Production, productivity and marketing practices of indigenous chicken at Worabe Town, Silte Zone, Ethiopia

Abstract

Ibrahim M, Abase A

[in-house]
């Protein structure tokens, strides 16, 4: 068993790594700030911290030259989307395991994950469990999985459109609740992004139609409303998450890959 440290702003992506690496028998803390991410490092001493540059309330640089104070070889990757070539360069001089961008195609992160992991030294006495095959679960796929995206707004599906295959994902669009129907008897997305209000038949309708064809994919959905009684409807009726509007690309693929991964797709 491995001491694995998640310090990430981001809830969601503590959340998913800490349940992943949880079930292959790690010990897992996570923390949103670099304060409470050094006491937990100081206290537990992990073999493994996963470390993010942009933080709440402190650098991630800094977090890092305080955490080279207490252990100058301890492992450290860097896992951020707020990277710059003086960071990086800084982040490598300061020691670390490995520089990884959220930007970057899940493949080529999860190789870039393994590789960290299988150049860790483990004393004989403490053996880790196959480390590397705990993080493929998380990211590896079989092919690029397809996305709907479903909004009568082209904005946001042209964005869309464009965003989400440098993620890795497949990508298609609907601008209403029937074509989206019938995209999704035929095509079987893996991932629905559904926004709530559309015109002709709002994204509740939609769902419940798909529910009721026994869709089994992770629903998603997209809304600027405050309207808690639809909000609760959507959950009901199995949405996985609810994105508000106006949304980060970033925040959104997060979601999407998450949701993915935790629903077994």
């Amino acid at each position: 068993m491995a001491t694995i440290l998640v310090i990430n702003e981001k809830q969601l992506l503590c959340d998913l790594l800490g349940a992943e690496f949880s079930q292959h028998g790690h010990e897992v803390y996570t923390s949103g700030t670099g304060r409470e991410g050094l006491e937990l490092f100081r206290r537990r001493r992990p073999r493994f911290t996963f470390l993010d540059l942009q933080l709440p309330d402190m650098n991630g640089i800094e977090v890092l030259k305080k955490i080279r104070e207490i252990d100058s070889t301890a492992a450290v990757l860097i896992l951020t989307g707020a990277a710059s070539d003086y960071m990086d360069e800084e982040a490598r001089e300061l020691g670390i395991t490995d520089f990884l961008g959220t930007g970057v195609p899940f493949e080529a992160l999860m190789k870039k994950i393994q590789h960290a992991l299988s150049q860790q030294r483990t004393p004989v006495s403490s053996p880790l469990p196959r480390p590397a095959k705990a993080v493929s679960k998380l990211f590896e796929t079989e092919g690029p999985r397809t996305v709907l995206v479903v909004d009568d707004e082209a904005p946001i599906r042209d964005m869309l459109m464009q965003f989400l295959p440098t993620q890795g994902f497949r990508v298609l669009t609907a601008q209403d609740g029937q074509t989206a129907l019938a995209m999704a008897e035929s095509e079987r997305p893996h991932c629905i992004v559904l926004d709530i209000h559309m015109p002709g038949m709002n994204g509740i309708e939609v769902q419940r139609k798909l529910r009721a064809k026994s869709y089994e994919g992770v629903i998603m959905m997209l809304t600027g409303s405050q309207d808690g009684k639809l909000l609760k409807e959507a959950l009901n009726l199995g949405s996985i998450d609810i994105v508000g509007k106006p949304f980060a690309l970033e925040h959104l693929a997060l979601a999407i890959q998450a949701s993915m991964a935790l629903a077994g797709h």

The study was conducted on the “Chicken Production and Marketing Practices at Worabe town, Silte Zone, Ethiopia”. The objectives were to assess the chicken production and productivity, and marketing practices. A total of 72 households participated in the study. The study revealed that the overall mean flock size per household were 8.39±0.50 of which 7.43±0.45 were local chicken. The overall average age at laying and clutch cycle/bird/year was found to be 6.69±0.07months and 3.67±0.08 cycle/year, respectively. The majority of the households provided water and supplementary feed to their chicken. Maize or mixture of Sorghum and Maize and “Tikur kocho” (E.ventricosum) were the common feeds for supplementation. The sources of supplementary feed were both household harvest and purchase (75.2%). The women were mostly responsible to make decision on off-take of the eggs (95.2%), chicken (94.2%), and own the income from sale. About 43.1% households select breeding cock based on body size, color, double comb, yellow smooth shank and activeness. The past hatching performance was the main selection criteria while mothering ability was also considered. Mostly eggs and birds were used for sale and replacement, respectively. About 55.8, 34.9, 9.3% of eggs produced were used for sale, hatching and consumption, respectively. Eggs were sold only for money by 53.5% of respondents and other methods were for money and exchange for consumables in the same village shops and sold for money similar village. Predation and disease were the main constraints of chicken production. About 90.8, 9.2% of respondents indicated number of birds population decreased and increased, respectively.

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